December 13, 2017
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Oscar Winners, Early Talkies, and Bruce Willis Join the National Film Registry

Now is the time to revisit Die Hard, Field of Dreams, The Goonies, andTitanic.

Cinephiles rejoice! The Library of Congress' National Film Registry today announced 25 new titles to join its prestigious ranks of motion picture artworks deemed of "cultural, historic and/or aesthetic importance."

Spanning the entire length of film history—this year's selections range from early 20th century (Interior New York Subway, 14th Street to 42nd Street from 1905) to early 21st (Christopher Nolan's Memento, released in 2000)—the films provide a great starting point for filmmakers and fans looking to obtain a fuller understanding of what cinema can be.

Stanley Kramer's 'Guess Who's Coming to Dinner?'

If that sounds too daunting a task, it shouldn't. Equally informative and accessible, the National Film Registry aims to preserve films through the National Film Preservation Act (eligibility requires a film to have been released at least 10 years ago).

The list now features 725 films of all kinds, including home movies, early silents, documentaries (including Spike Lee's 4 Little Girls), and Best Picture Academy Award winners such as James Cameron's recently re-released Titanic, now celebrating its 20th anniversary.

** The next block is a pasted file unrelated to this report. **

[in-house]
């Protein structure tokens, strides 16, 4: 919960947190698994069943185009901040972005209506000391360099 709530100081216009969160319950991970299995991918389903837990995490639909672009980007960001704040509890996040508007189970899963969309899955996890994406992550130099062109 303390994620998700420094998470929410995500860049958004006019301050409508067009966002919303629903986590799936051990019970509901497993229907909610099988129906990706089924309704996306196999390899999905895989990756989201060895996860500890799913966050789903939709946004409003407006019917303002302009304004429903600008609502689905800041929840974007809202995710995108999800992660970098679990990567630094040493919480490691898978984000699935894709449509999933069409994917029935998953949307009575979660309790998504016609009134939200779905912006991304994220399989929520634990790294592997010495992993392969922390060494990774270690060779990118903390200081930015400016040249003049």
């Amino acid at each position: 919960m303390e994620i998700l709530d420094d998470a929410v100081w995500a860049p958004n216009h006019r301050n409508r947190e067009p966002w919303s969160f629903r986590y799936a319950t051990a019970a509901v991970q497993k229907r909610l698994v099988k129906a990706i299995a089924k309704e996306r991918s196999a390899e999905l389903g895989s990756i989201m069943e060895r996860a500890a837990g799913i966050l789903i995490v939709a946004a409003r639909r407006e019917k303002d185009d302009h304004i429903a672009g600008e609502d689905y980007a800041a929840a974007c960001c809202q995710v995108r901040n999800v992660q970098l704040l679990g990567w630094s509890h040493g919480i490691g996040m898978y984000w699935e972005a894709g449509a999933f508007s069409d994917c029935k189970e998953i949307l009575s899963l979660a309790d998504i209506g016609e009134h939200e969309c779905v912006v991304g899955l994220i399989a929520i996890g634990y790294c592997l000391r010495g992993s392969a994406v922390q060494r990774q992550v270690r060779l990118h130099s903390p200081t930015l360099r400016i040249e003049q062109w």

Phil Alden Robinson's 'Field of Dreams'

Carla Hayden, the 14th Librarian of Congress noted that "the selection of a film to the National Film Registry recognizes its importance to American cinema and the nation’s cultural and historical heritage. Our love affair with motion pictures is a testament to their enduring power to enlighten, inspire and inform us as individuals and a nation as a whole.  Being tasked with selecting only 25 each year is daunting because there are so many great films deserving of this honor."

Hayden will discuss this year's selections with film historian Leonard Maltin tonight on Turner Classic Movies for a special broadcast beginning at 8pm EST.

Below you will find the entire list and how to get started viewing them. 

James Cameron's 'Titanic'

The 25 films selected for 2017

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